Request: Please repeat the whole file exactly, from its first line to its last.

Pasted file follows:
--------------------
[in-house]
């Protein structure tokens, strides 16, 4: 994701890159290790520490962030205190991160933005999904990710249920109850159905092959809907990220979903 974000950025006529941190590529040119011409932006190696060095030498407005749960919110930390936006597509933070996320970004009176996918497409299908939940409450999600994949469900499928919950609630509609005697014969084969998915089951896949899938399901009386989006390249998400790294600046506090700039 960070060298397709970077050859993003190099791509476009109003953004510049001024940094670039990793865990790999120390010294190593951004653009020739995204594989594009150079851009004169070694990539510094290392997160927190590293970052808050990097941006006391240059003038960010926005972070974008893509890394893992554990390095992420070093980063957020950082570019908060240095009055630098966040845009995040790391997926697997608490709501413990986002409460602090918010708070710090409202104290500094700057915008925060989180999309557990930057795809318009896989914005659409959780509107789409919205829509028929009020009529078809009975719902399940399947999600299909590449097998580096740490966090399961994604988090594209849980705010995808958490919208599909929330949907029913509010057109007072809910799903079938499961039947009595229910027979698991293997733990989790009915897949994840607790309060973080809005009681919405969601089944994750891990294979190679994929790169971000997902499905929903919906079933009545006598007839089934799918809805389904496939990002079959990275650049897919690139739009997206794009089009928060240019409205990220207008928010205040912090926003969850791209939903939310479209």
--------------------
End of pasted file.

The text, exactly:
[in-house]
């Protein structure tokens, strides 16, 4: 994701890159290790520490962030205190991160933005999904990710249920109850159905092959809907990220979903 974000950025006529941190590529040119011409932006190696060095030498407005749960919110930390936006597509933070996320970004009176996918497409299908939940409450999600994949469900499928919950609630509609005697014969084969998915089951896949899938399901009386989006390249998400790294600046506090700039 960070060298397709970077050859993003190099791509476009109003953004510049001024940094670039990793865990790999120390010294190593951004653009020739995204594989594009150079851009004169070694990539510094290392997160927190590293970052808050990097941006006391240059003038960010926005972070974008893509890394893992554990390095992420070093980063957020950082570019908060240095009055630098966040845009995040790391997926697997608490709501413990986002409460602090918010708070710090409202104290500094700057915008925060989180999309557990930057795809318009896989914005659409959780509107789409919205829509028929009020009529078809009975719902399940399947999600299909590449097998580096740490966090399961994604988090594209849980705010995808958490919208599909929330949907029913509010057109007072809910799903079938499961039947009595229910027979698991293997733990989790009915897949994840607790309060973080809005009681919405969601089944994750891990294979190679994929790169971000997902499905929903919906079933009545006598007839089934799918809805389904496939990002079959990275650049897919690139739009997206794009089009928060240019409205990220207008928010205040912090926003969850791209939903939310479209």